December 8, 2020
Scientists from the Johns Hopkins Applied Physics Laboratory (APL) are discussing new ideas and plans for NASA missions to the Sun, asteroids, ocean worlds and beyond during the American Geophysical Union’s 2020 Fall Meeting, running online until Dec. 17.
Registered media can access the meeting platform here. A few highlighted sessions from the dozens of APL presentations and posters are listed below. To arrange interviews with APL experts during the meeting, contact Michael Buckley, APL Public Affairs, at 443-567-3145 or firstname.lastname@example.org.
APL’s Pontus Brandt convenes a session on the comprehensive plans to design, build and launch the first robotic explorer toward the interstellar space beyond our solar system. APL’s Ralph McNutt and James Kinnison lead a roster of presenters on “Interstellar Probe: Pushing the Boundaries of Space Exploration” on Wednesday, Dec. 9, from 8:30 to 9:30 a.m. EST.
APL astrobiologist Kate Craft leads a team developing technology to aid the search for life beyond Earth: a palm-sized microfluidic system to purify and isolate molecules — amino acids, proteins, RNA and DNA — that could be strong indicators of life. Craft discusses this innovation during “In Situ Science and Instrumentation for the Exploration of Europa and Ocean Worlds” on Friday, Dec. 11, from 7 to 8 p.m. EST. A natural fit for such technology would be the Enceladus Orbilander, a mission concept calling for a spacecraft to orbit and land on an icy Saturnian moon with a subsurface ocean and signs of habitability. APL planetary scientist Shannon MacKenzie covered the Orbilander concept in a Dec. 7 presentation and poster available throughout the meeting.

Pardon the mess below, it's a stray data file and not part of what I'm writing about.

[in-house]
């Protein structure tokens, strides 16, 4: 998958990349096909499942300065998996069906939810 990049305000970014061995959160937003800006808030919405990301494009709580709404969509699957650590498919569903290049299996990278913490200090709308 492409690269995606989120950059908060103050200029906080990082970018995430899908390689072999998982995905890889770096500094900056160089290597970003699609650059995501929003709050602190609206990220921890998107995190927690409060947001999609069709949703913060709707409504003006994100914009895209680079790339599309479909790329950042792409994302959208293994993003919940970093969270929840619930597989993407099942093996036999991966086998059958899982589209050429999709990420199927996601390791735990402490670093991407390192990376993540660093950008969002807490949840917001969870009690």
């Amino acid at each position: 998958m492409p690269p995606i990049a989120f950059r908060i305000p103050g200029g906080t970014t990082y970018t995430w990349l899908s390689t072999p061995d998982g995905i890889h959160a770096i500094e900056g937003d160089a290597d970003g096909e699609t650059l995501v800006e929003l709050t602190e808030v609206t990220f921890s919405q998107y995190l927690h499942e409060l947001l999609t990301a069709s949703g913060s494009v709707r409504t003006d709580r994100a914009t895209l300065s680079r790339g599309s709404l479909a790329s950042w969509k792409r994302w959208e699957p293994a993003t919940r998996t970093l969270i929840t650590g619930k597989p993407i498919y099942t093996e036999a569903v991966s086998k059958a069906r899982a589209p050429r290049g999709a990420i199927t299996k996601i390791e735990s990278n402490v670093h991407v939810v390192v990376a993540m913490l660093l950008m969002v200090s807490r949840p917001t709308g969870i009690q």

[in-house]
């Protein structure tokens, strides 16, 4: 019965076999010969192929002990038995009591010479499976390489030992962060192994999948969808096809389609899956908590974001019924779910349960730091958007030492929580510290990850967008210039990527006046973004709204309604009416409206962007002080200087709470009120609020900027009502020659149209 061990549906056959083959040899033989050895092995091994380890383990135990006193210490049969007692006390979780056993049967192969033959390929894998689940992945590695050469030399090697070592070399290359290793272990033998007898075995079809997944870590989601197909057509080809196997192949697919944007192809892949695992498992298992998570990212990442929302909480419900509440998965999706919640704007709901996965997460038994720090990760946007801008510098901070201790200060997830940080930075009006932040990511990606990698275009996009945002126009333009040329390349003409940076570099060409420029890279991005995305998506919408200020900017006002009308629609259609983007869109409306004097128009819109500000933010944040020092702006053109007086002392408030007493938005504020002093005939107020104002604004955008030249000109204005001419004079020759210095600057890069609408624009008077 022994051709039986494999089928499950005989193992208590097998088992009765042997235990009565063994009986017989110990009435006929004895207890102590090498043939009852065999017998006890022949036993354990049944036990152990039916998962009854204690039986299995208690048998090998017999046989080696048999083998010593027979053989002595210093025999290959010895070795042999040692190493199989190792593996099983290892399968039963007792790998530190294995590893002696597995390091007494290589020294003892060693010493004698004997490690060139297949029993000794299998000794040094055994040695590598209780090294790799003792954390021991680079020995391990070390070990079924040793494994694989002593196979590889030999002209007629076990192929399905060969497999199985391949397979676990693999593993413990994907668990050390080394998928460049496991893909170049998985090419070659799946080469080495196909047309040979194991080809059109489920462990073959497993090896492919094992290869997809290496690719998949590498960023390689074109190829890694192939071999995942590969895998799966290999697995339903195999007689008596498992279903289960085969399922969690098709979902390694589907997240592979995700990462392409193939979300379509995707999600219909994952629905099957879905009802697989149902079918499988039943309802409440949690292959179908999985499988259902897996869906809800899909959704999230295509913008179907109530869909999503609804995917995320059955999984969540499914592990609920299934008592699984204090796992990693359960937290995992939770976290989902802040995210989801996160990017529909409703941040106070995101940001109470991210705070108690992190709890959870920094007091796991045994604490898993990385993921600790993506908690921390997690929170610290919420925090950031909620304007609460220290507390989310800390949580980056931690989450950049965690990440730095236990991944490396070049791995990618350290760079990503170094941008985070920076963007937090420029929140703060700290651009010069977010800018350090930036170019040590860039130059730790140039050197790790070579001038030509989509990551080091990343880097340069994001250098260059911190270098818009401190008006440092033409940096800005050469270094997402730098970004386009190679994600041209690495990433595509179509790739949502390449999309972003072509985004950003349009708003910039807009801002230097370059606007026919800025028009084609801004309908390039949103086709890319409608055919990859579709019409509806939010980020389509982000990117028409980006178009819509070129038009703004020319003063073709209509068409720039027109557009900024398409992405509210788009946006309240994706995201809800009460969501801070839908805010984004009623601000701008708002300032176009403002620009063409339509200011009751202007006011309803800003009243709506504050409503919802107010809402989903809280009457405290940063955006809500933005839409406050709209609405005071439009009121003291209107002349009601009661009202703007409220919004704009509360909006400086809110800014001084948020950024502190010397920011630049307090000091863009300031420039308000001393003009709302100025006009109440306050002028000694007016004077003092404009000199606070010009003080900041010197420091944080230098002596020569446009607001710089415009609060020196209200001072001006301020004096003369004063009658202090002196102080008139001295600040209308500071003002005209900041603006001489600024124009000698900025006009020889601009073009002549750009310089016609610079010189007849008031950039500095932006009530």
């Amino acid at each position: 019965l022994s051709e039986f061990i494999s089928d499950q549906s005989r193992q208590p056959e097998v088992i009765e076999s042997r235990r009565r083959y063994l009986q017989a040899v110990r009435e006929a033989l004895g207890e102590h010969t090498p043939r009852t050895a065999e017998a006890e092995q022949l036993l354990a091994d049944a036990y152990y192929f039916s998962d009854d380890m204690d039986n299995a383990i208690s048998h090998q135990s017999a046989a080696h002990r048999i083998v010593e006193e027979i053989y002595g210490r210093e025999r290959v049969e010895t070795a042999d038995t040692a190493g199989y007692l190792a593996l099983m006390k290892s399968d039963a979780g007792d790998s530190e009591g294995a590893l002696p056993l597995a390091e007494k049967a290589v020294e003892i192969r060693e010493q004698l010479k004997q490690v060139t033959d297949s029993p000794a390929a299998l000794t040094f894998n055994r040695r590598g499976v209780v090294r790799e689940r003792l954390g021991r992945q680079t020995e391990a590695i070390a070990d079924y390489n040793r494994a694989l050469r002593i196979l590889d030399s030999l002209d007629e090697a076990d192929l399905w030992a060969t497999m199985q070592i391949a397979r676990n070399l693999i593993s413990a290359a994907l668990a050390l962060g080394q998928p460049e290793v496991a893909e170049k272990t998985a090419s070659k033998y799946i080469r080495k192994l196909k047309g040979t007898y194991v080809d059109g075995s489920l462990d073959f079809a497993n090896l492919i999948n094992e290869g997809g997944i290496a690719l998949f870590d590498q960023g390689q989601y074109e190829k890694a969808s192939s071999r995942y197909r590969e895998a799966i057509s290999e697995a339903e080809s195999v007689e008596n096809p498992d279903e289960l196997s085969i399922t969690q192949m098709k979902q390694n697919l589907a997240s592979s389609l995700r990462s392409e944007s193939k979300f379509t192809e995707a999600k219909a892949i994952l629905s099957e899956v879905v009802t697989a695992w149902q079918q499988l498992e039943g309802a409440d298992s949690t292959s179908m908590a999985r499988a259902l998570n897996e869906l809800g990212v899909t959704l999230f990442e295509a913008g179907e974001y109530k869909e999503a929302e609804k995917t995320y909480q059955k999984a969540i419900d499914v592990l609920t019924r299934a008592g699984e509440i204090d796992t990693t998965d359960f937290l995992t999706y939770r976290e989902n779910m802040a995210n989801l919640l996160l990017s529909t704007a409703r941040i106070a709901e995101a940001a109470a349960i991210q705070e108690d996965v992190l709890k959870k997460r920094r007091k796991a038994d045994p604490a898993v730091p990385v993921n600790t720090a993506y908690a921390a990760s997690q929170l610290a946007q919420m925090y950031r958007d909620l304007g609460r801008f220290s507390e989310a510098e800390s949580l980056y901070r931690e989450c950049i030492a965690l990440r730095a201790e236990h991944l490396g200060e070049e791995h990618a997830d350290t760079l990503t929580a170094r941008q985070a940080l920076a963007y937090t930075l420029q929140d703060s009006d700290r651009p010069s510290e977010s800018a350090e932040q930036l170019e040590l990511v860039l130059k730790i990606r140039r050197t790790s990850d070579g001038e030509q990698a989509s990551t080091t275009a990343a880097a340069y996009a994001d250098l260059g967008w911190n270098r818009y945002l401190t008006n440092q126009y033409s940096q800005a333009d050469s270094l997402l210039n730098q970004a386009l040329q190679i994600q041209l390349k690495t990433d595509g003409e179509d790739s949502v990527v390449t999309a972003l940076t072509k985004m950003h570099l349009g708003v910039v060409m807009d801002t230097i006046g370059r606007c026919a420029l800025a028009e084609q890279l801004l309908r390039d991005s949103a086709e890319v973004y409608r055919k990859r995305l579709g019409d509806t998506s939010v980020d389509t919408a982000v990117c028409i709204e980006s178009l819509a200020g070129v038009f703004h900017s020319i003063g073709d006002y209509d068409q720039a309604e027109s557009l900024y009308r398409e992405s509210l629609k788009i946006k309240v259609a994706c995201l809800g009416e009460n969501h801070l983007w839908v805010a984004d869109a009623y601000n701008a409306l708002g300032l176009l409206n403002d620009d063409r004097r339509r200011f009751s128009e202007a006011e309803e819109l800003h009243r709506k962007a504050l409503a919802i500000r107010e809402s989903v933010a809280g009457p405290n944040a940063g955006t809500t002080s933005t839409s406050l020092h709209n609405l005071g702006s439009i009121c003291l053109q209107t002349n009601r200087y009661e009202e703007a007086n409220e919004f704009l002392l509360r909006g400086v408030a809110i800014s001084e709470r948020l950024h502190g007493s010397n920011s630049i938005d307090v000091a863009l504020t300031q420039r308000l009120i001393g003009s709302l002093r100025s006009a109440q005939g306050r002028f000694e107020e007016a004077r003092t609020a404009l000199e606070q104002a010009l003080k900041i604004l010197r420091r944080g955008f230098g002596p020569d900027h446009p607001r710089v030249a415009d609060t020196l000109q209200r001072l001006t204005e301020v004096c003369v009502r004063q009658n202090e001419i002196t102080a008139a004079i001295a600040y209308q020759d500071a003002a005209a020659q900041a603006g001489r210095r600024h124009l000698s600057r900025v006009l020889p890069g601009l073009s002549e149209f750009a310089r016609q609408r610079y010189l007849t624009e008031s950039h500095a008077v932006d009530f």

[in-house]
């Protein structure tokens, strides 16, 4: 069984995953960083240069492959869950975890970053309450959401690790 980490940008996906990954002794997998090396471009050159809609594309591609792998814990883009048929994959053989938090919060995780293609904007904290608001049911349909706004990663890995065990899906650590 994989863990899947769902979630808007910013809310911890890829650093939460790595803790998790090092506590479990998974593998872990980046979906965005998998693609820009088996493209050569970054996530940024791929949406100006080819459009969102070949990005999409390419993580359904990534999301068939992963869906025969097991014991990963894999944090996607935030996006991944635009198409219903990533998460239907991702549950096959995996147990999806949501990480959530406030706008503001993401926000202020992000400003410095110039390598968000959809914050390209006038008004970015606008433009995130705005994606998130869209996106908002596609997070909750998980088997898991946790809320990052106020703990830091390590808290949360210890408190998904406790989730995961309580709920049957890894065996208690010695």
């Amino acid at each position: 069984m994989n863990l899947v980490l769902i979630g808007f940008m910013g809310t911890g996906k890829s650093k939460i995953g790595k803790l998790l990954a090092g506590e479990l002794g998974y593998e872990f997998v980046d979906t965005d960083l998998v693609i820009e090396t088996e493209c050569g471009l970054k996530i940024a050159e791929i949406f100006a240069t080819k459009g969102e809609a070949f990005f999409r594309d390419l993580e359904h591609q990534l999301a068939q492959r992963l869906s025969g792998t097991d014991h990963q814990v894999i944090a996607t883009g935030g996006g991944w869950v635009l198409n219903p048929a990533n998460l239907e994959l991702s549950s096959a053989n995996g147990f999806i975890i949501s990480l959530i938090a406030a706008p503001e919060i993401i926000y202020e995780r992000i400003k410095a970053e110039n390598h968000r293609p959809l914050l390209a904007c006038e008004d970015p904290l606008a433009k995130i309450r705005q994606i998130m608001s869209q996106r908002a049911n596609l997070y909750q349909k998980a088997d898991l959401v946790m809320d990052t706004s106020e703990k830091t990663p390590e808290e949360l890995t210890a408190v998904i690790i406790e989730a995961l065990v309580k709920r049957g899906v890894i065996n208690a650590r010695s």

Read more about Craft’s work and the Enceladus Orbilander in this feature article on the Johns Hopkins APL Civil Space website.
On Monday, Dec. 14, at 1 p.m. EST, Noam Izenberg, APL planetary scientist and NASA Venus Exploration Analysis Group deputy chair, joins a media roundtable on “Life in the Clouds of Venus? Lessons From Studying Life in Earth’s Atmosphere.” Other panelists include Kevin Dillon, Rutgers University; and Diane Gentry and David Smith, both of NASA Ames Research Center.
APL planetary scientist and Double Asteroid Redirection Test (DART) mission team member Nancy Chabot joins a media roundtable, “Year of the Asteroids! Missions to the Building Blocks of the Solar System,” on Tuesday, Dec. 15, at 1 p.m. EST. Chabot and panelists from NASA, the Jet Propulsion Laboratory and Arizona State University will cover several upcoming asteroid missions — including DART, the first planetary defense mission — and what we can learn from asteroids as storytellers of the solar system.
On Wednesday, Dec. 16, APL’s Rob Decker convenes a two-part session on Parker Solar Probe, “One Step Closer to the Sun.” Part I runs from 1 to 2 p.m. EST, followed by part II from 2:30 to 3:30 p.m. Presentations from mission Project Scientist Nour Raouafi and other science team members and collaborators will focus on the discoveries of Parker Solar Probe’s first two years into a mission to revolutionize our understanding of the Sun, especially the source, structure and movement of the solar wind. Session posters are also available.
Stop by the Johns Hopkins APL Virtual Exhibit Booth from 6 to 7 p.m. EST on Dec. 8–11 to meet the people behind APL’s latest and most innovative space missions.
Media contact: Michael Buckley, 240-228-7536 or 443-567-3145, Michael.Buckley@jhuapl.edu
The Applied Physics Laboratory, a not-for-profit division of The Johns Hopkins University, meets critical national challenges through the innovative application of science and technology. For more information, visit www.jhuapl.edu.